Francisco explained that Cafayate has one of the best climates in Argentina. It is very consistent from year to year with no frost, hail or storms. It is a fresh climate with a temperature that drops dramatically at night and is one of the sunniest places in Argentina with 320 days of sunlight a year. In summertime there is rain but no more than 200 mm a year. If it rains one day, that same day generally has sun and wind to help dry out the vines thereby helping to reduce vine disease. In winter the average temperature goes down to 6oC during the day.
The Torino Cafayate vineyards are located at the bottom of the mountains at an altitude of between 1700 and 2000 metres. This gives a big diurnal difference in temperature – the daytime temperature in the growing season is between 28 – 34oC but at night it drops to 14oC.
I asked Francisco why cool nights are so important for the vine and he replied that the plant can breathe more deeply when it is cooler, and as it inhales more deeply it develops more aromatics and aromatic precursors.
They have 480 ha of vines here and two key varieties are of course the speciality of the region, Torrontes and Cabernet Sauvignon. These are both late-ripening varieties.
Viticulture – in defence of pergola training
The low rainfall means irrigation is essential and at Cafayate they operate two irrigation systems, flood and drip (introduced in 1997 and used for all subsequent plantings, including 80 ha of new vineyards last December). The irrigation water comes from the two aforementioned rivers, the Chuscha and the Loro Huasi.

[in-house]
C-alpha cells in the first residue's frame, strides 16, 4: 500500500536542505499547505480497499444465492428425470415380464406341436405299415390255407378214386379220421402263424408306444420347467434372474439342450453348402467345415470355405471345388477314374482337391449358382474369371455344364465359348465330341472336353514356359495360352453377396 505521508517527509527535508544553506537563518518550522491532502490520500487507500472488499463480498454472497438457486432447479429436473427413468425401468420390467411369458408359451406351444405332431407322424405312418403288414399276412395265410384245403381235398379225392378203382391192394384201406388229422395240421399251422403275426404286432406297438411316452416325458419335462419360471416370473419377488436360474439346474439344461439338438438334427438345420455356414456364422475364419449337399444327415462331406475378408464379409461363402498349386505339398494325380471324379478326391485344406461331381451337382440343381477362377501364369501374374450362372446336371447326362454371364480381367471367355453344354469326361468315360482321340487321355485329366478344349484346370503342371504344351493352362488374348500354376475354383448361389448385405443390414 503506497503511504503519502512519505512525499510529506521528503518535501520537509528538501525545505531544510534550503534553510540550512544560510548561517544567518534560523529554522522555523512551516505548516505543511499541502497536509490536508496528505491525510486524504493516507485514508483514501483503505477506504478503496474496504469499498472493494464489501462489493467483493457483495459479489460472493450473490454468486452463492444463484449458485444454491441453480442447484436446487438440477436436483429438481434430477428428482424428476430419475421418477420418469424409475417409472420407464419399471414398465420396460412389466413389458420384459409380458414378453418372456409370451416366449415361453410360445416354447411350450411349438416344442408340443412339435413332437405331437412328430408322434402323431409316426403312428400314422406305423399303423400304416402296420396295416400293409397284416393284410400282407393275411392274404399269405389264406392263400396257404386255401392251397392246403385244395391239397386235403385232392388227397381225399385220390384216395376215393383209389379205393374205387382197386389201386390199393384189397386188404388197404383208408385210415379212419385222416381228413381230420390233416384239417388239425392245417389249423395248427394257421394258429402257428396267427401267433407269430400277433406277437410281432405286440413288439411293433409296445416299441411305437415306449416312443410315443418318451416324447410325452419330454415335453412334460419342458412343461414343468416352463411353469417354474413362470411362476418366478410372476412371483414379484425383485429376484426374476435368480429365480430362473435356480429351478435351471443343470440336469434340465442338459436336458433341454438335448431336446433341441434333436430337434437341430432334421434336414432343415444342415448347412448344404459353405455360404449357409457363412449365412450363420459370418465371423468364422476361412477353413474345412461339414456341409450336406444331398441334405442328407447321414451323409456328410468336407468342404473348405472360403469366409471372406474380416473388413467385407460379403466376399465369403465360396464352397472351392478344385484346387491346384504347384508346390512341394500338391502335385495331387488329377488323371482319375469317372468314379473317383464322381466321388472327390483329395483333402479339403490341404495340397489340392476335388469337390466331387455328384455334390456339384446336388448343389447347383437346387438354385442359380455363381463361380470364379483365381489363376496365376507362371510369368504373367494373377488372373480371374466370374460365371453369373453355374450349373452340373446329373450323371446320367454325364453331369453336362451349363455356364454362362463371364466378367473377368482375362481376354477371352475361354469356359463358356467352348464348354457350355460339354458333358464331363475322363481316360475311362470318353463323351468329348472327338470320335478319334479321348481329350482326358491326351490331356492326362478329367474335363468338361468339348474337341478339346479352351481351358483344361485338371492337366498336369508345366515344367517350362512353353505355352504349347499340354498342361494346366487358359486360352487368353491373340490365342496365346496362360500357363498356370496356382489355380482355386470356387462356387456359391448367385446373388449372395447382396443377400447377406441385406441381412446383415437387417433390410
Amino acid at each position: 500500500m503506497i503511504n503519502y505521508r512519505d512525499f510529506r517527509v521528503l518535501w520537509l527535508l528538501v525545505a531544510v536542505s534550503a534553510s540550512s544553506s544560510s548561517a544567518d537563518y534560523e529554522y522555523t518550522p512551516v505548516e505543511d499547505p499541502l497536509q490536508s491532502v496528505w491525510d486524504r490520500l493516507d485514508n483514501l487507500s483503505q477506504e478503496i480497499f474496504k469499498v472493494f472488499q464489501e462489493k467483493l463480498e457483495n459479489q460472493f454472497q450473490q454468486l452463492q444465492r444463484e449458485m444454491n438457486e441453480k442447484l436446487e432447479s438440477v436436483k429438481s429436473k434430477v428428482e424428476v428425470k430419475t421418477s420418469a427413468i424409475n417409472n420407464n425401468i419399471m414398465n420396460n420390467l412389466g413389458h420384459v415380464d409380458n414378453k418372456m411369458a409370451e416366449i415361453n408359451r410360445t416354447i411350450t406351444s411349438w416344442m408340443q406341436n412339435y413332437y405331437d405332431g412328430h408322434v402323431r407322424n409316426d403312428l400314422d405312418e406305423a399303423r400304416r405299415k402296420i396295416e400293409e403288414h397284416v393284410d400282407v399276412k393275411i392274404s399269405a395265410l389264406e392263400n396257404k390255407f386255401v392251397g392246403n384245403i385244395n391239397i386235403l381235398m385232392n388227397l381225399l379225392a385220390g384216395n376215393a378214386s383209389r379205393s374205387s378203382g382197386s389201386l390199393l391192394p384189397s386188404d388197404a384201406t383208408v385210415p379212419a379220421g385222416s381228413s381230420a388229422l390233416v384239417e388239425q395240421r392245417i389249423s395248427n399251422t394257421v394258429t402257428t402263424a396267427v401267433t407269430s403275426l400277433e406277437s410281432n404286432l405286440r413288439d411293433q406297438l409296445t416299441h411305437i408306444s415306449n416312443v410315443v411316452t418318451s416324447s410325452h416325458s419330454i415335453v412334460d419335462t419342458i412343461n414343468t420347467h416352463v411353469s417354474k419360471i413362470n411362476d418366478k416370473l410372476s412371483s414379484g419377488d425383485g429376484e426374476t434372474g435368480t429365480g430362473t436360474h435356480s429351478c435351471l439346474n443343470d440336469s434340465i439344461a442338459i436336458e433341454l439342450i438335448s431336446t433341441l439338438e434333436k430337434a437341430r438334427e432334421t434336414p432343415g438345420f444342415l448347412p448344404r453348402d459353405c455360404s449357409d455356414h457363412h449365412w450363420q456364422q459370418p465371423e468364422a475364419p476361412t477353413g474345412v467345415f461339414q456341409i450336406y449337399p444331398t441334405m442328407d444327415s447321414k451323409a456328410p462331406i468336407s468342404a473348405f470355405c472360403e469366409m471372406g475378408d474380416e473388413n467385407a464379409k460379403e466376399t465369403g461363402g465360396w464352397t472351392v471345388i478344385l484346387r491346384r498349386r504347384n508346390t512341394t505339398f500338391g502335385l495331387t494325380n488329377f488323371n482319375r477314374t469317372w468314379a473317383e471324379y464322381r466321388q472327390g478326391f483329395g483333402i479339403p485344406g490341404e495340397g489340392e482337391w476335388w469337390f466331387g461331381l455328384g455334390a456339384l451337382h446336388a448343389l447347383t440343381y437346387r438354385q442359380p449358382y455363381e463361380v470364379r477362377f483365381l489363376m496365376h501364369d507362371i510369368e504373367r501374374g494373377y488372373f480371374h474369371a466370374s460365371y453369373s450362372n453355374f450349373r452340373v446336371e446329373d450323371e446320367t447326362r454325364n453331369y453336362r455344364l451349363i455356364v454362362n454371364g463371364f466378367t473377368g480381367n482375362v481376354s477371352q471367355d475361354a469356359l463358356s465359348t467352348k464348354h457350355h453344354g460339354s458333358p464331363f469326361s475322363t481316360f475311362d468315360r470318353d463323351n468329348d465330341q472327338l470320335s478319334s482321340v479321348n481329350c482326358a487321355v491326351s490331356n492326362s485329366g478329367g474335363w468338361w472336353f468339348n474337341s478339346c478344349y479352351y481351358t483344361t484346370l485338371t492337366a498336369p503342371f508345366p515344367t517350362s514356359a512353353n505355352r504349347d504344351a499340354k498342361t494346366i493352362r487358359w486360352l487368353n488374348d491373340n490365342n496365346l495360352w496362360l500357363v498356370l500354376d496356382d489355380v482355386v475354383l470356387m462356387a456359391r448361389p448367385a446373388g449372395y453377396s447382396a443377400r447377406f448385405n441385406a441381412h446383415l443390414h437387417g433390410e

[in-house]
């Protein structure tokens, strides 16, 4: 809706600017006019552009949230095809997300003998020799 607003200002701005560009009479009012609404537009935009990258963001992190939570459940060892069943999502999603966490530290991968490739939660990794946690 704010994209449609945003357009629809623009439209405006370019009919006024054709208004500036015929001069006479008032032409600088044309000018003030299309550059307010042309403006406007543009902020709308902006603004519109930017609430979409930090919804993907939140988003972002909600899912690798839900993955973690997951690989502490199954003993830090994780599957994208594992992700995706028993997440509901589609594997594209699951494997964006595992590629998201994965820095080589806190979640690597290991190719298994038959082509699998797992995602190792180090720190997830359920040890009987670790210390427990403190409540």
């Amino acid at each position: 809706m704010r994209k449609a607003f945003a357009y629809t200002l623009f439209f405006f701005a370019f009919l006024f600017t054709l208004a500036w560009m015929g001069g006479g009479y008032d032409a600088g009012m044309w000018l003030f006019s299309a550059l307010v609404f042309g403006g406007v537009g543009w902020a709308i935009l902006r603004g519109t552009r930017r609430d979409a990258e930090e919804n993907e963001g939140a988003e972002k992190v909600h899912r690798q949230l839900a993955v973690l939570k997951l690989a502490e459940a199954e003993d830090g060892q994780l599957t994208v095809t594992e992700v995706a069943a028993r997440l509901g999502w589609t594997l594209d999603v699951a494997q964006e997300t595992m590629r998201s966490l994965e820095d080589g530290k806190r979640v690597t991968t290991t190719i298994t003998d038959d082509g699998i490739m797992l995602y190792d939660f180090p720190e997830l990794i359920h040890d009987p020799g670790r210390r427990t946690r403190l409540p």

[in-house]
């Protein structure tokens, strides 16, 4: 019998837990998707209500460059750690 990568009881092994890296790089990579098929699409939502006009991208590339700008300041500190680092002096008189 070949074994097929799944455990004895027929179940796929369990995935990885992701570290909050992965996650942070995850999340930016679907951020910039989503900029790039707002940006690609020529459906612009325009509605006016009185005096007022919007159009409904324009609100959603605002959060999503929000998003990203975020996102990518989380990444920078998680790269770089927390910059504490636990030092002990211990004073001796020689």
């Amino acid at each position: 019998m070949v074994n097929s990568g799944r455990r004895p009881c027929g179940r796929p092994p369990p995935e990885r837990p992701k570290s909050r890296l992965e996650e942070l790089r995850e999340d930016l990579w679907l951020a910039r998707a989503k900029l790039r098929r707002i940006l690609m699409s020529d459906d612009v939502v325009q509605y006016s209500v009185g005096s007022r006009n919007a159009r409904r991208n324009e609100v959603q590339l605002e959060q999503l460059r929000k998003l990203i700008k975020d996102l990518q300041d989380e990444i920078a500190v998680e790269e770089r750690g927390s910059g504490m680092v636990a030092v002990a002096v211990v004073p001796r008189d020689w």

As far as vine training is concerned they have had VSP (vertical shoot positioning) since 1982 but they also have the more traditional pergola system for some vineyards, and for some of the best ones too!
The belief that the traditional pergola system is generally inferior to other systems in terms of the quality of fruit it produces appears not to be true, at least when it comes to a vigorous variety like Viognier.
With VSP, their yield is 10-12,000 kg per ha, but with the pergola system, not only is the yield much greater at 20,000 kg per ha but the quality is much higher.
Francisco explained that with VSP, Viognier enters a vicious circle which is difficult to break once established – vigour increases while quality decreases.
This is a good counter-argument example for the MW essay question, ‘Low yield equals quality’!